But let’s talk logistics. How on earth does one go about putting dibs on a plot of land big enough to plant 1,000 spruce trees? Largely thanks to the developers at Bjørvika Utvikling, who first commissioned the project (in a remarkable marriage of development, sustainability and creativity) the very environmentally conscious city of Oslo (an hour away from the Library), and Norway as a whole. “I grew up on a farm, actually,” Hovind says about the role of ritual in the artwork, “on a farm that goes back 11 generations. My father died when I was very young, and I had to decide whether or not I was going to keep this [family tradition] going. I decided not to.” While Hovind doesn’t ho, she’s tilling our earth in a way that would make her ancestors proud.
As a country, Norway has gained a very eco-conscious reputation. It houses the Svalbard Global “Doomsday” Seed Vault, which preserves millions of seeds in the event of environmental catastrophe – a great idea, but one that also ever so slightly scares the hell out of us. Not unlike the Future Library, which begs the question, just how will humans be doing in a century?
Hovind is optimistic. You kind of have to be, to plant a hundred spruce trees. “That’s why this has been life-changing to me,” she says, “I was reading an article recently about how young people these days, they just ‘turn-off’ [the news] because it’s too negative.” The Library, she says, isn’t here to prod us about the destruction of our natural environment. Not quite. It’s here to give us hope, become fuel to fight it. “Margaret [Atwood] told me, actually, about how she thinks we do really need these powerful new stories,” she says, “about how the world is changing, and we can change with it.”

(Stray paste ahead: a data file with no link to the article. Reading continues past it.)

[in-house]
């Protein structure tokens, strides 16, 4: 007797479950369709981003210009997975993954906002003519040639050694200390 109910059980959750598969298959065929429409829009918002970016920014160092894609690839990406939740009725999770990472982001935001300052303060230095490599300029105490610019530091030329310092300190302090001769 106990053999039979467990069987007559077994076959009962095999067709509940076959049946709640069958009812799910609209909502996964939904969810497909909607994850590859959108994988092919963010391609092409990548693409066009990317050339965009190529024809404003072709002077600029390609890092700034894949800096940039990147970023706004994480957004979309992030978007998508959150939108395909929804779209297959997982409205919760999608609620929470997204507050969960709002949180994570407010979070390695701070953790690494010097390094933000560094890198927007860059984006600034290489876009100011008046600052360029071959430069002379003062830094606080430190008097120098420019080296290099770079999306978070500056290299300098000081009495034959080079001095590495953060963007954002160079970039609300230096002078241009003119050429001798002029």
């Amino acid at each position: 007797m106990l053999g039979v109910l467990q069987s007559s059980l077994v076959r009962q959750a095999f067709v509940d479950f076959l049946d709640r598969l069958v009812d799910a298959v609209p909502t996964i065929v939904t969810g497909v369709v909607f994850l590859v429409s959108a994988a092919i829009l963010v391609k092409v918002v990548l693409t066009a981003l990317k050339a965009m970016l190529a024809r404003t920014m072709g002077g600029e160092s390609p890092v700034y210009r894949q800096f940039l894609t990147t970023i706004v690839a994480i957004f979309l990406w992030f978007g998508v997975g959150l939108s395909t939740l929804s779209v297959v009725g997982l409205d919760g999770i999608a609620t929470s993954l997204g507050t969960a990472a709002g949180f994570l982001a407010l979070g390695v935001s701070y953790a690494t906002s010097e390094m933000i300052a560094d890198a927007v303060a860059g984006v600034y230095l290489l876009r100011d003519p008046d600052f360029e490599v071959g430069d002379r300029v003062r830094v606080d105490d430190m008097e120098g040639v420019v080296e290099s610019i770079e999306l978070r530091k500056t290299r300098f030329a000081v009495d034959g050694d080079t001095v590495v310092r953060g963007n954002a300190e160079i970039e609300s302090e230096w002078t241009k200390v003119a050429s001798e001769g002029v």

What’s more, everyone is welcome to visit the forest. There’s a free map to the Library online that’s poetically sparse: a single, wobbly line cast out from the coordinates 59°59’10.8″N 10°41’48.7″E between Frognersetern and Frønsvollen. In May 2019, all are invited to attend the Handover Ceremony with the newest author, Han Kang, who won the Man Booker International Prize for fiction in 2016 for The Vegetarian. In 2020, the unopened manuscripts will also be on display in a new “Silent Room” of Oslo’s new public library (currently in development), overlooking the forest and lined with wood from its trees. “The atmosphere is key in our design,” Paterson says on the website about the room, “aiming to create a sense of quietude, peacefulness [and] a contemplative space which can allow the imagination to journey to the forest, the trees, the writing, the deep time, the invisible connections, the mystery.”
It’s hard to make art happen in public spaces. Especially good art. Amazingly, the project doesn’t have a communications team; all the press and interest it receives, Hovind says, is thanks to the power of the project’s narrative. “It’s very complex,” she says, “especially with a project like this that’s so different. Planting a 100-year forest? It’s a pretty out-there proposition. It’s a commitment. And it’s been life-changing for everyone involved.” Atwood, she says, is like family, as are all of the authors. “We’re very close now,” she says, “[Bound] together by one another’s work.” It’s a project about journey over destination, about savouring the processes that build kin. “None of these books will be read by us,” she says, “But they are made by us. We partake in that ritual.”
Of everything humans have invented, writer Jorge Luis Borges said “the most wondrous, no doubt, is the book.” Everything else? An extension of the body, the mechanical. “The microscope, an extension of sight; the telephone, the voice; the sword, one’s arm, etc. But the book? That’s “something else altogether: an extension of memory, and imagination.” We couldn’t agree more.